Advertising Restrictions and Concentration: The Case of Malt Beverages
AbstractThe relationship between state-imposed advertising restrictions and state-level market concentration in the malt beverage industry is examined. The authors find that the presence of proscriptions on price advertising significantly increases market concentration at the state level, both absolutely and relative to a measure of national concentration. The evidence also indicates that banning local nonprice advertising in addition to price advertising yields no marginal significant change in either measure of state-level concentration. Analysis of individual brewers' market shares suggests that large national brewers gain at the expense of smaller brewers when price advertising is restricted. Copyright 1995 by MIT Press.
Download InfoIf you experience problems downloading a file, check if you have the proper application to view it first. In case of further problems read the IDEAS help page. Note that these files are not on the IDEAS site. Please be patient as the files may be large.
As the access to this document is restricted, you may want to look for a different version under "Related research" (further below) or search for a different version of it.
Bibliographic InfoArticle provided by MIT Press in its journal Review of Economics & Statistics.
Volume (Year): 77 (1995)
Issue (Month): 1 (February)
Contact details of provider:
Web page: http://mitpress.mit.edu/journals/
You can help add them by filling out this form.
CitEc Project, subscribe to its RSS feed for this item.
- Nelson, Jon P., 2001. "Advertising Bans, Monopoly, and Alcohol Demand: Testing for Substitution Effects Using Panel Data," Working Papers 1-01-1, Pennsylvania State University, Department of Economics.
- Michael Cohen & Rui Huang, 2012. "Corporate Social Responsibility for Kids’ Sake: A Dynamic Model of Firm Participation," Working Papers 12, University of Connecticut, Department of Agricultural and Resource Economics, Charles J. Zwick Center for Food and Resource Policy.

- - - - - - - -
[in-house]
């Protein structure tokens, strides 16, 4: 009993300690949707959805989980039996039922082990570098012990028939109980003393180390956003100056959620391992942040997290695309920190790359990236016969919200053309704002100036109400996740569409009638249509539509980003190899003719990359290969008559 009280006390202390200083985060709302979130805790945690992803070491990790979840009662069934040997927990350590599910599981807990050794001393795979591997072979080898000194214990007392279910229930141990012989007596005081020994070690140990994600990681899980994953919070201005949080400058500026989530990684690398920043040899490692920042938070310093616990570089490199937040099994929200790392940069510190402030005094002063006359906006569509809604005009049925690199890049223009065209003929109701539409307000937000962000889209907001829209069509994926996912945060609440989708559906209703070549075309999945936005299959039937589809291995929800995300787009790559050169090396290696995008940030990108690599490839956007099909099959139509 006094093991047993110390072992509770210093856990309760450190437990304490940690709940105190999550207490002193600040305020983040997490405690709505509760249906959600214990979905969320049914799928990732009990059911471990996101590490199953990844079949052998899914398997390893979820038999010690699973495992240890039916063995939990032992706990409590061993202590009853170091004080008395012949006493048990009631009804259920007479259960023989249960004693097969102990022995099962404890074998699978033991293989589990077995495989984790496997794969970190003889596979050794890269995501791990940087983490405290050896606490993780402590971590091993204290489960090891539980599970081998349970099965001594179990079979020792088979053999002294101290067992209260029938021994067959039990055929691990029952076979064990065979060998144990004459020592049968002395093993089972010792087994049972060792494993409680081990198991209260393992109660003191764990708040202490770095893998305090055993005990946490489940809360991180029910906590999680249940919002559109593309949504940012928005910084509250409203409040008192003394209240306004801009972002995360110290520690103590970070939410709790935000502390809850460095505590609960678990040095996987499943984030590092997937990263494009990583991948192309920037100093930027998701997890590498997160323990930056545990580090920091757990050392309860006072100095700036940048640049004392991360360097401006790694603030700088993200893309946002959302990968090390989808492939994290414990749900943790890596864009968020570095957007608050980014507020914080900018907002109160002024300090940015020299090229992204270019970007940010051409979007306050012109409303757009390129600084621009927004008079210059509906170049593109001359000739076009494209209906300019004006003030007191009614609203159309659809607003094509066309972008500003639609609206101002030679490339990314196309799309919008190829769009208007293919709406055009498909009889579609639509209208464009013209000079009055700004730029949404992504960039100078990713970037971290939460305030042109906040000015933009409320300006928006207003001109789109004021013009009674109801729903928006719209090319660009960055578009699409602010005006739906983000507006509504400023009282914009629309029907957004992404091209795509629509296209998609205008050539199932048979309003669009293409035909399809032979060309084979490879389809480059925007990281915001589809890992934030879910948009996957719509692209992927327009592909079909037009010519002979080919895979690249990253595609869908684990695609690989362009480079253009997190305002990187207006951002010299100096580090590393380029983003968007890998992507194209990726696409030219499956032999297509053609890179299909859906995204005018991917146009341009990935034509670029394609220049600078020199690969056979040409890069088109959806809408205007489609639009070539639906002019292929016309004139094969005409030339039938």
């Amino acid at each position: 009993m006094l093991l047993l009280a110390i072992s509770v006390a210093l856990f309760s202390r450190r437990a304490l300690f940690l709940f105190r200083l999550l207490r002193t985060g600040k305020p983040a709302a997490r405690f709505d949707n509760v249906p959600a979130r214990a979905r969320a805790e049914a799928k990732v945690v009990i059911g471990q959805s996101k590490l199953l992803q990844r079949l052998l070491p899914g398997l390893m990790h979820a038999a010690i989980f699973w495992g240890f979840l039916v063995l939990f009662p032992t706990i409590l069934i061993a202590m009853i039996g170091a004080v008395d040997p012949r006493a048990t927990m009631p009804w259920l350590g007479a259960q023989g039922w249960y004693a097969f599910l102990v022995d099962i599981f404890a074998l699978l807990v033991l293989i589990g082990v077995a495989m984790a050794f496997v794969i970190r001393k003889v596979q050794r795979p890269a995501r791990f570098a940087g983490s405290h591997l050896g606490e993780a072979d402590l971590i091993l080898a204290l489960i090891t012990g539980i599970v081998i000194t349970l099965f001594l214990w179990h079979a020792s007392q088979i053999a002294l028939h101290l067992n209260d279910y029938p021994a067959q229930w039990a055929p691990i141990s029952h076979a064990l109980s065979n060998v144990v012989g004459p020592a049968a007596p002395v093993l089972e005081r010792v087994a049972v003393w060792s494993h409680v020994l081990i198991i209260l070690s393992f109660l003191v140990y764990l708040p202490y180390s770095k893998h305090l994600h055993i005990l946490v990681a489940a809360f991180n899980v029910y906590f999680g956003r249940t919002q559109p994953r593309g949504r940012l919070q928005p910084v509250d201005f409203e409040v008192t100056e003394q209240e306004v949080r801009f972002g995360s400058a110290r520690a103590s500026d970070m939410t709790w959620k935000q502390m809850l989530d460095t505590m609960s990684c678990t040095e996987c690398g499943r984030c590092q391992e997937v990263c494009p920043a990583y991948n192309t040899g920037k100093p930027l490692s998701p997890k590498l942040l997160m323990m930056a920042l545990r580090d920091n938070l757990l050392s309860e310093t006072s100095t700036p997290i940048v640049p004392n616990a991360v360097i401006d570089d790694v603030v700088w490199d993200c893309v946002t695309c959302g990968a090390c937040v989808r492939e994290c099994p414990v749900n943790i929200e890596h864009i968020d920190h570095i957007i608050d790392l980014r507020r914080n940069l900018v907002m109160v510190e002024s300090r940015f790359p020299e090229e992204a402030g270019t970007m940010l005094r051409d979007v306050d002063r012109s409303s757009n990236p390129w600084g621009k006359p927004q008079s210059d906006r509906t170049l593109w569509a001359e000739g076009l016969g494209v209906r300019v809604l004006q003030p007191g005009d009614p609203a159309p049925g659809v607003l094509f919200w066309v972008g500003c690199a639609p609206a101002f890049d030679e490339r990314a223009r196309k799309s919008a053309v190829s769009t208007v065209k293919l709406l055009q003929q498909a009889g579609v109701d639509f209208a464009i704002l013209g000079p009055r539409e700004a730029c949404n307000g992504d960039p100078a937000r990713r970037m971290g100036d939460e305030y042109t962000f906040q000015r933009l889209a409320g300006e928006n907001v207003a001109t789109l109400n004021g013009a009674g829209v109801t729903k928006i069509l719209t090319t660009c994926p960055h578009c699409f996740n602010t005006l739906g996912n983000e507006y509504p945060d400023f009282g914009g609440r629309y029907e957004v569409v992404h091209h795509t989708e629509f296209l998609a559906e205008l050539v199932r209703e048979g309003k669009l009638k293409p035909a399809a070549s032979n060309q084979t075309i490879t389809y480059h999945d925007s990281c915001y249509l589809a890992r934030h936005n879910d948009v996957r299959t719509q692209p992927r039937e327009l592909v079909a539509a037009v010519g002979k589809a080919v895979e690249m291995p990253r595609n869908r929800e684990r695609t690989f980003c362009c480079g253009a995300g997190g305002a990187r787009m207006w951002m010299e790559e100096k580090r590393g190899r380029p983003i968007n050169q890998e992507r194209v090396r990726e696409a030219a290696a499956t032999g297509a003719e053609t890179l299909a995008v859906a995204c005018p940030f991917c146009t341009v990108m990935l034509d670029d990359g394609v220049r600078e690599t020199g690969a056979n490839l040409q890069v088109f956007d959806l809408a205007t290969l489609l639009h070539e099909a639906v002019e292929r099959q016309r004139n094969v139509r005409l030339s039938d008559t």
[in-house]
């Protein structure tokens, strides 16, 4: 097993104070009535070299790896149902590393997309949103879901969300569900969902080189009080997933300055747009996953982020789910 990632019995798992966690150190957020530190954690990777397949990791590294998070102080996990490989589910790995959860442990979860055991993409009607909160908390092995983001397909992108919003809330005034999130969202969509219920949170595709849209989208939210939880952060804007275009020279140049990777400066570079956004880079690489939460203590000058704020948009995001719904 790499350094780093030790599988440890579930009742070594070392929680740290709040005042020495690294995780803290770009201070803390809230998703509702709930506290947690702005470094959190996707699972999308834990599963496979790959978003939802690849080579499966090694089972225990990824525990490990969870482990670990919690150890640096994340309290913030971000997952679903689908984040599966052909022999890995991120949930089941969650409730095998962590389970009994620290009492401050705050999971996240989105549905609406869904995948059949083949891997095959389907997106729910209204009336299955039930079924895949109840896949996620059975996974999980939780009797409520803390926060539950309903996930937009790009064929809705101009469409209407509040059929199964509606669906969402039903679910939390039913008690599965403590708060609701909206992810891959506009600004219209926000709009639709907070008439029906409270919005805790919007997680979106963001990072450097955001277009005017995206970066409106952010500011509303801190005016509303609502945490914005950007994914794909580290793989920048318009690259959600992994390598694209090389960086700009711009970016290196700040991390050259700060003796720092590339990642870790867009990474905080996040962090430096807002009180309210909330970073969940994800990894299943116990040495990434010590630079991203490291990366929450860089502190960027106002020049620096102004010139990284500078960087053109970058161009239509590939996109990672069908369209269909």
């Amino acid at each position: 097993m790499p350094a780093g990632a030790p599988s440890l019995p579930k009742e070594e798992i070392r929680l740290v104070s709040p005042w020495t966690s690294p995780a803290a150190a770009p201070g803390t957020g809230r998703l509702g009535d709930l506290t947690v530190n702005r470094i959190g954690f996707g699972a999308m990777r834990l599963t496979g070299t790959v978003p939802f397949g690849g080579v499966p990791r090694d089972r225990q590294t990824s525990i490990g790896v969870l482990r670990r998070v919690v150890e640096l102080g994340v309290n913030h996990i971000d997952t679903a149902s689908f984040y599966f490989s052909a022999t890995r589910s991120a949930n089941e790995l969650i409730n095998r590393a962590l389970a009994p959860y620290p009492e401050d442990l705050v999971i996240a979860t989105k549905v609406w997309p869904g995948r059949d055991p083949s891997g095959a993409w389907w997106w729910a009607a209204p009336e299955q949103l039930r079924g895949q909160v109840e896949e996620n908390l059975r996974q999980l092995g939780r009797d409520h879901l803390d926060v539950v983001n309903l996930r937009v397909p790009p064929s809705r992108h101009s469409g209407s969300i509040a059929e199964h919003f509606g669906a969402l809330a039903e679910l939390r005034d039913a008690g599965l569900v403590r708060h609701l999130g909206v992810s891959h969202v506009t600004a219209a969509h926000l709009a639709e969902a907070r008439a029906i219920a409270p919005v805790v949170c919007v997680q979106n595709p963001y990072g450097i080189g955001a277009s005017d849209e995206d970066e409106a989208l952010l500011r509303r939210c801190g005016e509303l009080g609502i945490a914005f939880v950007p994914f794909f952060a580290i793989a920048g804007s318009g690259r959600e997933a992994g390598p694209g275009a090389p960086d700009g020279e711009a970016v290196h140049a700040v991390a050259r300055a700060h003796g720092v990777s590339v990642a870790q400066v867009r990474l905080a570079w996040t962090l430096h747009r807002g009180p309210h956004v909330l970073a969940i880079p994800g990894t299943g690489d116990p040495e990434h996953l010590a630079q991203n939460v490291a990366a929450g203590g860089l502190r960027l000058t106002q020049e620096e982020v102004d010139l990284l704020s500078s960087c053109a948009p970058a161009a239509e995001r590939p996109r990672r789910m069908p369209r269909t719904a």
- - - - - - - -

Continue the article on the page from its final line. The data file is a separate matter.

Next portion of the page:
- Ulrich Doraszelski & Sarit Markovich, 2004. "Advertising Dynamics and Competitive Advantage," Computing in Economics and Finance 2004 61, Society for Computational Economics.
- C. Robert Clark, 2003. "Advertising Restrictions and Competition in the Children's Breakfast Cereal Industry / Restrictions et compétition publicitaire dans l’industrie des céréales pour enfants," CIRANO Working Papers 2003s-30, CIRANO.
- Michael Cohen & Rui Huang & Chen Zhu, 2012. "The Use of Voluntary Marketing Initiatives to Improve the Nutritional Profile of Kids Cereals," Working Papers 11, University of Connecticut, Department of Agricultural and Resource Economics, Charles J. Zwick Center for Food and Resource Policy.
- Jon Nelson, 2003. "Advertising Bans, Monopoly, and Alcohol Demand: Testing for Substitution Effects using State Panel Data," Review of Industrial Organization, Springer, vol. 22(1), pages 1-25, February.
- David Paton, 1998. "Who A dvertises Prices? A Firm Level Study Based on Survey Data," International Journal of the Economics of Business, Taylor & Francis Journals, vol. 5(1), pages 57-75.
For technical questions regarding this item, or to correct its authors, title, abstract, bibliographic or download information, contact: (Karie Kirkpatrick).
If you have authored this item and are not yet registered with RePEc, we encourage you to do it here. This allows to link your profile to this item. It also allows you to accept potential citations to this item that we are uncertain about.
If references are entirely missing, you can add them using this form.
If the full references list an item that is present in RePEc, but the system did not link to it, you can help with this form.
If you know of missing items citing this one, you can help us creating those links by adding the relevant references in the same way as above, for each refering item. If you are a registered author of this item, you may also want to check the "citations" tab in your profile, as there may be some citations waiting for confirmation.
Please note that corrections may take a couple of weeks to filter through the various RePEc services.